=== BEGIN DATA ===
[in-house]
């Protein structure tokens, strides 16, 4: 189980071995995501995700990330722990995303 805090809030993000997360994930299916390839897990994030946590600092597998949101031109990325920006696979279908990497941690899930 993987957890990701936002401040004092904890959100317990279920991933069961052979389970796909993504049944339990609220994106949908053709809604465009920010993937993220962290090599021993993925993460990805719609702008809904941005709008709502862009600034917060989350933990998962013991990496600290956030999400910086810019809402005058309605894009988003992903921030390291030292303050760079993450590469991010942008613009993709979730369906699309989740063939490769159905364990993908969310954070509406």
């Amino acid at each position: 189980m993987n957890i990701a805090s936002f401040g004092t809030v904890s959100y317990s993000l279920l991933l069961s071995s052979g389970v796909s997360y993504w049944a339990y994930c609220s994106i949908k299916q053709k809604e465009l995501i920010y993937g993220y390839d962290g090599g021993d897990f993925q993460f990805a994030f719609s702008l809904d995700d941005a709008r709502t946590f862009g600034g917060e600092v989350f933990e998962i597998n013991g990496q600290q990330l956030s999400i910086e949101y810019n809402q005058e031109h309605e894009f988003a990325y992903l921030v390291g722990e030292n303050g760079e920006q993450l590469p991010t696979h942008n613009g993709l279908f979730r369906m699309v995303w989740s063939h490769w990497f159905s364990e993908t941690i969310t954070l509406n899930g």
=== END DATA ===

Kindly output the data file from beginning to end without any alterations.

[in-house]
């Protein structure tokens, strides 16, 4: 189980071995995501995700990330722990995303 805090809030993000997360994930299916390839897990994030946590600092597998949101031109990325920006696979279908990497941690899930 993987957890990701936002401040004092904890959100317990279920991933069961052979389970796909993504049944339990609220994106949908053709809604465009920010993937993220962290090599021993993925993460990805719609702008809904941005709008709502862009600034917060989350933990998962013991990496600290956030999400910086810019809402005058309605894009988003992903921030390291030292303050760079993450590469991010942008613009993709979730369906699309989740063939490769159905364990993908969310954070509406």
């Amino acid at each position: 189980m993987n957890i990701a805090s936002f401040g004092t809030v904890s959100y317990s993000l279920l991933l069961s071995s052979g389970v796909s997360y993504w049944a339990y994930c609220s994106i949908k299916q053709k809604e465009l995501i920010y993937g993220y390839d962290g090599g021993d897990f993925q993460f990805a994030f719609s702008l809904d995700d941005a709008r709502t946590f862009g600034g917060e600092v989350f933990e998962i597998n013991g990496q600290q990330l956030s999400i910086e949101y810019n809402q005058e031109h309605e894009f988003a990325y992903l921030v390291g722990e030292n303050g760079e920006q993450l590469p991010t696979h942008n613009g993709l279908f979730r369906m699309v995303w989740s063939h490769w990497f159905s364990e993908t941690i969310t954070l509406n899930g």